As mobile device maker Research in Motion rushed to put a positive spin on
Tuesday’s penalty phase of its patent infringement case with NTP, analysts are warning that
the ongoing brouhaha could chase enterprise customers away.
In a stunning decision, U.S. District Judge James Spencer ruled that
Research in Motion
must stop selling its flagship
BlackBerry handheld devices in the U.S. — its largest market — because
technology within the two-way wireless devices infringed on patents owned by
Virginia-based NTP Inc.
The judge then delayed the impact of the ruling to allow RIM to file an
appeal and ordered the company to pay approximately $54 million in damages
and legal fees to NTP. But, even though RIM can continue marketing
Blackberry devices in the U.S., analysts believe the “fear and uncertainty”
could open the doors for RIM’s competitors.
“This is not good news for RIM as the U.S. is their largest market. Even
though the judge did not execute the injunction effective immediately, the
fear and uncertainty will likely have many corporate users look to
competitive solutions,” said Michael Gartenberg, a Jupiter Research
Gartenberg said large enterprises, which make up the most valuable
customer base for RIM, would start looking at competing devices from the
likes of Microsoft, Good Technology, Palm and Visto if the legal proceedings
Officials from RIM declined comment beyond a statement issued Wednesday
that made it clear the company plans to file an appeal. Additionally, RIM
plans to petition the Court of Appeals to stay the appeals process until the
U.S. Patent and Trademark Office can reexamine the patents claimed by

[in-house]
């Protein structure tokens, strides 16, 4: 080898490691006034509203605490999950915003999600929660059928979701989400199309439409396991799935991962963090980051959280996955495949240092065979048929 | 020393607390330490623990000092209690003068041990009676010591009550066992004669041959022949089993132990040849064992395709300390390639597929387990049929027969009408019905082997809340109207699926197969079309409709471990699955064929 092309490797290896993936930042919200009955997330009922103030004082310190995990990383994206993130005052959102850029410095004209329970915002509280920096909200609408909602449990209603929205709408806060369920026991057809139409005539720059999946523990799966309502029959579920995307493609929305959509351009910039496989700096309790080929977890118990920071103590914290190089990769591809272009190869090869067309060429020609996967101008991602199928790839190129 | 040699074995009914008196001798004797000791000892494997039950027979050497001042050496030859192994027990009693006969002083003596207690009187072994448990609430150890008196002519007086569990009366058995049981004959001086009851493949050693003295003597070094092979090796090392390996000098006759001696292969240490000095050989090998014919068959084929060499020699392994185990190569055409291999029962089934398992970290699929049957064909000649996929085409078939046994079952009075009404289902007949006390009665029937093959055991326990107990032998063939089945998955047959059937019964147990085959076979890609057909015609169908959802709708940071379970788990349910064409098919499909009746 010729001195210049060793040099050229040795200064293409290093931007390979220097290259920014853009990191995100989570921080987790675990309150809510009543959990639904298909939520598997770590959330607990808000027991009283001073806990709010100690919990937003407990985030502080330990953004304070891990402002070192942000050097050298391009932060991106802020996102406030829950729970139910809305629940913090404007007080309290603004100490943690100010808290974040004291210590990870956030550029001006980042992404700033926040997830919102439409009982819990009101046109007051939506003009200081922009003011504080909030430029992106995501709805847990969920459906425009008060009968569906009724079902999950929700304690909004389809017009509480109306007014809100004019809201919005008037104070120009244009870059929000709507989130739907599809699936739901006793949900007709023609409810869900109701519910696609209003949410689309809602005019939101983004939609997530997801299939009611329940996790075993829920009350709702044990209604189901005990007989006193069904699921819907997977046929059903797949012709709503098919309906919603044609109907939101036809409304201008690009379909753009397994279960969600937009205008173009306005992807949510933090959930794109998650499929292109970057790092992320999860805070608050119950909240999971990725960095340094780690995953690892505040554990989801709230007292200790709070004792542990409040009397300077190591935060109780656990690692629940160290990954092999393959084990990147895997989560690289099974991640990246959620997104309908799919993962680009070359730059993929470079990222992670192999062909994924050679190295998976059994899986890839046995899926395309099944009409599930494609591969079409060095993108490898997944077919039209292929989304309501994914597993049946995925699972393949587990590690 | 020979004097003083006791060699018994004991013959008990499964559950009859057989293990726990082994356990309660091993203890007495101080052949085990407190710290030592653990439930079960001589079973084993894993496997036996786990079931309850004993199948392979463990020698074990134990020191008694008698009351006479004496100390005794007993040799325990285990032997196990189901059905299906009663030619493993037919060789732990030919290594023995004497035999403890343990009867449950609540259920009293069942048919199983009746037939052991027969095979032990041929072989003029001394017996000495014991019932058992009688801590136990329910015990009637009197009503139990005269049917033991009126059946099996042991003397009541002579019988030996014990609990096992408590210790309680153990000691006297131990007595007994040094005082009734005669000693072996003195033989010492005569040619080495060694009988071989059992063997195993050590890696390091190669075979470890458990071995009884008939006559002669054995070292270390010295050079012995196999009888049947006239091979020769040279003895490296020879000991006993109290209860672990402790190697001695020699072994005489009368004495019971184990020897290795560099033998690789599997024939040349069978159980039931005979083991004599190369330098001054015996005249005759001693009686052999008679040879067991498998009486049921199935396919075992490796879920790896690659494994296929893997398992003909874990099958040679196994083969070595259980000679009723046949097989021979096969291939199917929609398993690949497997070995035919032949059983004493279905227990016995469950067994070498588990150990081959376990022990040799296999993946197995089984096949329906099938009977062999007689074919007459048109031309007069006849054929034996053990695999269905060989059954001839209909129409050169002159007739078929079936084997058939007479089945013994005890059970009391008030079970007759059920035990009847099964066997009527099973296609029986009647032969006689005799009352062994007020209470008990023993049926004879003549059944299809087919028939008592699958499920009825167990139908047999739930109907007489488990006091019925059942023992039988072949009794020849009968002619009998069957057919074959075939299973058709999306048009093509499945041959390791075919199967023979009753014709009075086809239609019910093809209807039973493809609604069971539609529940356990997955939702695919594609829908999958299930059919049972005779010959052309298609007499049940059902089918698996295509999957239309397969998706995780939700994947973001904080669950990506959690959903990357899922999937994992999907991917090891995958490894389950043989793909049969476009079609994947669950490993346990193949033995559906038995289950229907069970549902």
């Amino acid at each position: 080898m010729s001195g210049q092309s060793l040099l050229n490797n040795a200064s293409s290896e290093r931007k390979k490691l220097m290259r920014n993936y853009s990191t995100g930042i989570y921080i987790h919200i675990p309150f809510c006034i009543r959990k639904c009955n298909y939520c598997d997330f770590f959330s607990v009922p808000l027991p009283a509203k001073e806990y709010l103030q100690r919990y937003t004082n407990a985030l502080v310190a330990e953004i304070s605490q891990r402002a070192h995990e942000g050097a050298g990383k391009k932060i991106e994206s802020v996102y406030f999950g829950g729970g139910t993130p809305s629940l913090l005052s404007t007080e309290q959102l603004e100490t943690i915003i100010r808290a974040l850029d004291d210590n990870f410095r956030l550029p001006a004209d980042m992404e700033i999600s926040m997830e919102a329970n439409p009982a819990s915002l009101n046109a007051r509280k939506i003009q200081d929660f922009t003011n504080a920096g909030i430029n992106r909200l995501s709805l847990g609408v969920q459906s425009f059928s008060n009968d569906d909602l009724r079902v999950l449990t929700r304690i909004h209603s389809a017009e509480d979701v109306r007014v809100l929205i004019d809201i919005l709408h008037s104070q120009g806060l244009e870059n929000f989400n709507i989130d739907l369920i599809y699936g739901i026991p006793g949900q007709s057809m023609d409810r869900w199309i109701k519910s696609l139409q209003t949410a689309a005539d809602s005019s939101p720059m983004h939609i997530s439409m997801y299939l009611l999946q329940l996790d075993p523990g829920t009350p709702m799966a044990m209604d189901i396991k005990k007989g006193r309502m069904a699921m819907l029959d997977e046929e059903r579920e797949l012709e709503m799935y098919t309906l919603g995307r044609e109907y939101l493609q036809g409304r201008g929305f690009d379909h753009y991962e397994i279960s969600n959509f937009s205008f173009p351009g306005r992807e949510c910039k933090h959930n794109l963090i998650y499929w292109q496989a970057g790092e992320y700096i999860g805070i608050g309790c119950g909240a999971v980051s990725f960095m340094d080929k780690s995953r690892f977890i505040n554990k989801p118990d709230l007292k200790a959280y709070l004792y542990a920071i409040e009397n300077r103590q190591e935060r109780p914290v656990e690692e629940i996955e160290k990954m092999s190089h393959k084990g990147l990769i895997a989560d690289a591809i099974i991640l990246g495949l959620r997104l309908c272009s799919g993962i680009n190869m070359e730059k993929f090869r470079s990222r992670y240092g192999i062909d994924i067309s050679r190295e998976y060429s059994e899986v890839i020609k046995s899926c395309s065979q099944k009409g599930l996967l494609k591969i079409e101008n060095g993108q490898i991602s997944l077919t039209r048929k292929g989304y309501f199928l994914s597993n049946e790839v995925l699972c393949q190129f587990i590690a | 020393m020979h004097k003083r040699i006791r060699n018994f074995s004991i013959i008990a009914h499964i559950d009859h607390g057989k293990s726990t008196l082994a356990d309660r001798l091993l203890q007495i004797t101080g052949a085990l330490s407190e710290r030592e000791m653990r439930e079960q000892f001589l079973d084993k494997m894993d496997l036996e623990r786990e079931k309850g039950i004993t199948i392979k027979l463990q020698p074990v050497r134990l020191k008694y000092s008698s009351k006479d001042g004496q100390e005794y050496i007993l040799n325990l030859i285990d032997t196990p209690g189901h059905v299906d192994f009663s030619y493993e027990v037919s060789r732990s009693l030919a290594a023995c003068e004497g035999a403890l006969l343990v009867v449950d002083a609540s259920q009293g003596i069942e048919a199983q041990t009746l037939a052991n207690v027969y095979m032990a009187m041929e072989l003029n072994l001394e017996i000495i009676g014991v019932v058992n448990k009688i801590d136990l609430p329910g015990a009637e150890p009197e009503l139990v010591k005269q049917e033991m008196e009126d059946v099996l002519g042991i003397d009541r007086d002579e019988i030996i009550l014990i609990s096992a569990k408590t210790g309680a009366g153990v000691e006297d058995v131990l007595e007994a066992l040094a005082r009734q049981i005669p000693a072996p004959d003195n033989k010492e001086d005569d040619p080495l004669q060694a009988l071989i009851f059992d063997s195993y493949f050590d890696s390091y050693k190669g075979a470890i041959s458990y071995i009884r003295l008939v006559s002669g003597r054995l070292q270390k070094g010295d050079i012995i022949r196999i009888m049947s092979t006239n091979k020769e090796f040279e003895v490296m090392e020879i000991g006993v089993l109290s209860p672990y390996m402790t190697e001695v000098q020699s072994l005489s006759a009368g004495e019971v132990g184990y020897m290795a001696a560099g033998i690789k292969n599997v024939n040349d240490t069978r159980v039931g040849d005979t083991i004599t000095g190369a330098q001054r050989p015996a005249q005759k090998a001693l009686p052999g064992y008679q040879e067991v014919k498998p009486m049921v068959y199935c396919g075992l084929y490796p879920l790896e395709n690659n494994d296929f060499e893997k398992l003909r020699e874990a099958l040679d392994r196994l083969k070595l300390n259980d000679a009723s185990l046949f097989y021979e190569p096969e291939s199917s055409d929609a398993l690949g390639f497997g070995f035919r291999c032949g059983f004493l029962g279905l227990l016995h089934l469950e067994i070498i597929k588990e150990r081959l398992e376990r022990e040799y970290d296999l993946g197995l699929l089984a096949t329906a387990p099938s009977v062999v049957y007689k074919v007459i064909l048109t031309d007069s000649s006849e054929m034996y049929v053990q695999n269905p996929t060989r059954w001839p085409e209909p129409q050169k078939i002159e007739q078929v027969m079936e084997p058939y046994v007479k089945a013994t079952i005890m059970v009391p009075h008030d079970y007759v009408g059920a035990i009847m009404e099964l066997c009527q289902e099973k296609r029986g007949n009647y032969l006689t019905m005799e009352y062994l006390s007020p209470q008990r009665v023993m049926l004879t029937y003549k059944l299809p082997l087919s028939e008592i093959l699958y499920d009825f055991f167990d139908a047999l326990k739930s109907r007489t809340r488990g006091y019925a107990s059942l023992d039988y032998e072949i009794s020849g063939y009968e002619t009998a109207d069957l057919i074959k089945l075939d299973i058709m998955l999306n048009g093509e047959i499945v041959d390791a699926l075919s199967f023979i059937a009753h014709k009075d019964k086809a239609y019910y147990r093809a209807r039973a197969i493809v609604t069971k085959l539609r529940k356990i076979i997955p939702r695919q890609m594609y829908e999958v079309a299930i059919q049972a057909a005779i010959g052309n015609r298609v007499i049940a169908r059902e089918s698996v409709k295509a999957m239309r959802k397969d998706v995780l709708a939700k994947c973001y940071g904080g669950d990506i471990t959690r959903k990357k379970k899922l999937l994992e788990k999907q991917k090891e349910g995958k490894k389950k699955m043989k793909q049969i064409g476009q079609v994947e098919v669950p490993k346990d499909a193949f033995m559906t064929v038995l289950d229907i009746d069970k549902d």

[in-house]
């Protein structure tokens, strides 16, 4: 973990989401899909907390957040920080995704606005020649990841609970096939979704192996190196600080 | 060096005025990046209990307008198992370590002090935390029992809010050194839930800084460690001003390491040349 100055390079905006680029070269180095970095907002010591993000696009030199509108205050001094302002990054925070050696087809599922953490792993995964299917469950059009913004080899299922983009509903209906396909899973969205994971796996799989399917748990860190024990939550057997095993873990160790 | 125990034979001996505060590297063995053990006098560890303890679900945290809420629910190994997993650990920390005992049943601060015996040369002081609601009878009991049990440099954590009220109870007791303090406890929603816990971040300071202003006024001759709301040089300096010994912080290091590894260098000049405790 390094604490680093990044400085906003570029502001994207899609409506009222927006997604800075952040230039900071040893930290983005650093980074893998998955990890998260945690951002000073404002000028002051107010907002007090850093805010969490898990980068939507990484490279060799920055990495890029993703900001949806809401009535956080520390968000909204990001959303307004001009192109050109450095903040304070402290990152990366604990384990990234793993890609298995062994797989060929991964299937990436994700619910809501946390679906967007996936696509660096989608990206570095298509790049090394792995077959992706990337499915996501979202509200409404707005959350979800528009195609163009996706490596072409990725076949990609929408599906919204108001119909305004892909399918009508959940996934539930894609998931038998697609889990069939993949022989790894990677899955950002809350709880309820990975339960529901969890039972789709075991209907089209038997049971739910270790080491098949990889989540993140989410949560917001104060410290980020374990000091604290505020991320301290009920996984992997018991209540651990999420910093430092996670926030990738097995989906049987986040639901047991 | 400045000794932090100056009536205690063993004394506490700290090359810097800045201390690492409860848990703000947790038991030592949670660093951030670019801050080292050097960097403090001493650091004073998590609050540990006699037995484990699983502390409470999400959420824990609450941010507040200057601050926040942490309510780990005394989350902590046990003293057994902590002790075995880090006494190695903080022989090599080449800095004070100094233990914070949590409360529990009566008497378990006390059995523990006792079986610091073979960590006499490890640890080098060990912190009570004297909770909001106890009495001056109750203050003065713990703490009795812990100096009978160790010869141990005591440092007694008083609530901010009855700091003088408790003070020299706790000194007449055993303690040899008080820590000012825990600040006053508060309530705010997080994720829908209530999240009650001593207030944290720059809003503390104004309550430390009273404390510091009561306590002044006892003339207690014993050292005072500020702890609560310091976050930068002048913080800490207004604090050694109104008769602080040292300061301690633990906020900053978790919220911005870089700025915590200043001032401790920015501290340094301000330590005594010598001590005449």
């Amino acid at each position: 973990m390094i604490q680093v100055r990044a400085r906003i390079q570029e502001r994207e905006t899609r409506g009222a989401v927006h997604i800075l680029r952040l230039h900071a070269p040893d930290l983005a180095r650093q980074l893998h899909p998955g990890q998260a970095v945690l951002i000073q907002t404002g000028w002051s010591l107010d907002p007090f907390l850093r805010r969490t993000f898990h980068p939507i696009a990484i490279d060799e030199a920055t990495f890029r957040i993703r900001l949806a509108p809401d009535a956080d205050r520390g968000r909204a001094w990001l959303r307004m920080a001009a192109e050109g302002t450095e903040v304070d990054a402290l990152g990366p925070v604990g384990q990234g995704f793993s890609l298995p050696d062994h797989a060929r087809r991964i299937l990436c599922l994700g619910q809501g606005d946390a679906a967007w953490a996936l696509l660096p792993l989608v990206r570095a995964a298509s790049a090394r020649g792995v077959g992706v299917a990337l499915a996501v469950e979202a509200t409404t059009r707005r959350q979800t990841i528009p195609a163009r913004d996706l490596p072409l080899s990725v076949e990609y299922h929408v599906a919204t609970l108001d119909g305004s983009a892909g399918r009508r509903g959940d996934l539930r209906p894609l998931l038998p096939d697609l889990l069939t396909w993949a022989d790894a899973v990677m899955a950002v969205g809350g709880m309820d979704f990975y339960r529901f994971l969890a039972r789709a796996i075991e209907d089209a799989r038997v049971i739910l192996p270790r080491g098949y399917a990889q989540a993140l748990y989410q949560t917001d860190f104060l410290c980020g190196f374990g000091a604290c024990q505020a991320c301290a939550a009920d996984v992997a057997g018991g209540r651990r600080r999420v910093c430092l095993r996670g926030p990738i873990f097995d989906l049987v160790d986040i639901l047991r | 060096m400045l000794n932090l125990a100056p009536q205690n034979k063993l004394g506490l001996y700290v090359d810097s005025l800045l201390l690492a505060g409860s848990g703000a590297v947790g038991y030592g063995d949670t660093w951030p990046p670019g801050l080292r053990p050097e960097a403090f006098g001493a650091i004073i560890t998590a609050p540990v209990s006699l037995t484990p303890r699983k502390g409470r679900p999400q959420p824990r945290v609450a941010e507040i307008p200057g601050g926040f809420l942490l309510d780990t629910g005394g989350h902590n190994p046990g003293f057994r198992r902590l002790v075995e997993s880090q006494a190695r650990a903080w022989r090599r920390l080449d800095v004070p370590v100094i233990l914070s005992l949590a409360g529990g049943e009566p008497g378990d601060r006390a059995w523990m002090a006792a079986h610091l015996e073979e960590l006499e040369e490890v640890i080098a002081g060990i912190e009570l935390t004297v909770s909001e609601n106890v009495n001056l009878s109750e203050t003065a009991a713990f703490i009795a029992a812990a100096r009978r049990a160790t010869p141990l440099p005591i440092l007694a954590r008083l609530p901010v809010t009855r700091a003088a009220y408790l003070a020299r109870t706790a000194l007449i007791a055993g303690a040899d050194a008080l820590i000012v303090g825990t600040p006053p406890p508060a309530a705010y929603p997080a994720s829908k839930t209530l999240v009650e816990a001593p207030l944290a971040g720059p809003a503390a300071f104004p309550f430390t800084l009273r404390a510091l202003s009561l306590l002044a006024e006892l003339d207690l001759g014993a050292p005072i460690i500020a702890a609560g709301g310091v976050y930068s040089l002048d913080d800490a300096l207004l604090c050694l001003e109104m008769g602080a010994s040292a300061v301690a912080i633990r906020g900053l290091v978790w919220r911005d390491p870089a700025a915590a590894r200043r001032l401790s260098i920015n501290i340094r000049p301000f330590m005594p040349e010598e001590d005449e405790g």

“All five of the NTP Inc. patents litigated will be reexamined,” RIM
RIM’s lead attorney Henry Bunsow said the court’s decision to stay the
injunction was “appropriate” given the frequency of successful appeals at
the appellate level.
While RIM’s future in the U.S. market hinges entirely on winning the
appeal, Bear Stearns analyst Andrew Neff warned that court ruling gives NTP
leverage to exact onerous licensing terms.
In a research report, Neff said the certainty surrounding RIM’s ability
to license its technology would hurt the company’s bottom line in the short
term. Like Jupiter’s Gartenberg, Neff said emerging competitors like Good
Technology, Dell and companies marketing VPN-based handhelds stand to grab
market share in the enterprise space.
In addition to the e-mail pager devices, RIM also sells wireless PC cards
for laptops and handheld computers. The Waterloo, Ontario-based company
generates the bulk of its revenue from sales to corporations, resellers and
wireless carriers and if the litigation drags on, the analysts warned that
RIM could lose its stranglehold in the U.S. market.
Meanwhile, a spokesman for NTP said the company was thrilled with the
ruling and planned to continue inking licensing deals for its patents. “We
open to negotiating with anyone, including RIM,” the spokesman said.
Legal issues aside, the latest ruling could also put a dent in RIM’s
valuation, especially with rumors floating of a possible merger with HP.
Last week, RIM’s stock price enjoyed a spike on the HP takeover speculation
but the legal headaches could put a crimp in any acquisition.
RIM declined to comment on the acquisition chatter.